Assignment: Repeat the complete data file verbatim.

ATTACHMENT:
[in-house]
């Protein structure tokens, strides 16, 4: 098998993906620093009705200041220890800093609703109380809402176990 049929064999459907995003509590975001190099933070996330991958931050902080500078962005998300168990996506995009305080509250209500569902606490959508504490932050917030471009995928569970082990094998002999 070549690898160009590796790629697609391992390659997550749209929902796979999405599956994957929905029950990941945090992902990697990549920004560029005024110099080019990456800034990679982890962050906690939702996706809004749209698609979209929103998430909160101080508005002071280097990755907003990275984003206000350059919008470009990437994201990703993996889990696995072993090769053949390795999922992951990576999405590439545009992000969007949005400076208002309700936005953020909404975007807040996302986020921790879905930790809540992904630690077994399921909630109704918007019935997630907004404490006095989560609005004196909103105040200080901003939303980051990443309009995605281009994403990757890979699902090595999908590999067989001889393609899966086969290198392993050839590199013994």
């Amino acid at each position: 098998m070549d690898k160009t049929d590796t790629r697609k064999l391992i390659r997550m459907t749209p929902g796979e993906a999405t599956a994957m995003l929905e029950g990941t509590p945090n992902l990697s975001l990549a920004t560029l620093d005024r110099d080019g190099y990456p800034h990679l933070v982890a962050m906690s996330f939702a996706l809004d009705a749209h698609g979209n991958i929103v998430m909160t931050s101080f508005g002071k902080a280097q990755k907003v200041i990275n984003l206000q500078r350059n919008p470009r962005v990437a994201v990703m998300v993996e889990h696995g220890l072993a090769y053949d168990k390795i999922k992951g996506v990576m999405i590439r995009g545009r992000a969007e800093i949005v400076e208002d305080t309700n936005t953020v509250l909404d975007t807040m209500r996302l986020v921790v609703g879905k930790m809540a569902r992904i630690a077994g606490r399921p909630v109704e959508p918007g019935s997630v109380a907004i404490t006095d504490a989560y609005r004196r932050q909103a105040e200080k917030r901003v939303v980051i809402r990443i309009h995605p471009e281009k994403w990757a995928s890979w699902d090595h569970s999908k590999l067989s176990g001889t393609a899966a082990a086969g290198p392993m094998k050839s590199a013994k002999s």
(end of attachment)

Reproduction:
[in-house]
């Protein structure tokens, strides 16, 4: 098998993906620093009705200041220890800093609703109380809402176990 049929064999459907995003509590975001190099933070996330991958931050902080500078962005998300168990996506995009305080509250209500569902606490959508504490932050917030471009995928569970082990094998002999 070549690898160009590796790629697609391992390659997550749209929902796979999405599956994957929905029950990941945090992902990697990549920004560029005024110099080019990456800034990679982890962050906690939702996706809004749209698609979209929103998430909160101080508005002071280097990755907003990275984003206000350059919008470009990437994201990703993996889990696995072993090769053949390795999922992951990576999405590439545009992000969007949005400076208002309700936005953020909404975007807040996302986020921790879905930790809540992904630690077994399921909630109704918007019935997630907004404490006095989560609005004196909103105040200080901003939303980051990443309009995605281009994403990757890979699902090595999908590999067989001889393609899966086969290198392993050839590199013994």
């Amino acid at each position: 098998m070549d690898k160009t049929d590796t790629r697609k064999l391992i390659r997550m459907t749209p929902g796979e993906a999405t599956a994957m995003l929905e029950g990941t509590p945090n992902l990697s975001l990549a920004t560029l620093d005024r110099d080019g190099y990456p800034h990679l933070v982890a962050m906690s996330f939702a996706l809004d009705a749209h698609g979209n991958i929103v998430m909160t931050s101080f508005g002071k902080a280097q990755k907003v200041i990275n984003l206000q500078r350059n919008p470009r962005v990437a994201v990703m998300v993996e889990h696995g220890l072993a090769y053949d168990k390795i999922k992951g996506v990576m999405i590439r995009g545009r992000a969007e800093i949005v400076e208002d305080t309700n936005t953020v509250l909404d975007t807040m209500r996302l986020v921790v609703g879905k930790m809540a569902r992904i630690a077994g606490r399921p909630v109704e959508p918007g019935s997630v109380a907004i404490t006095d504490a989560y609005r004196r932050q909103a105040e200080k917030r901003v939303v980051i809402r990443i309009h995605p471009e281009k994403w990757a995928s890979w699902d090595h569970s999908k590999l067989s176990g001889t393609a899966a082990a086969g290198p392993m094998k050839s590199a013994k002999s």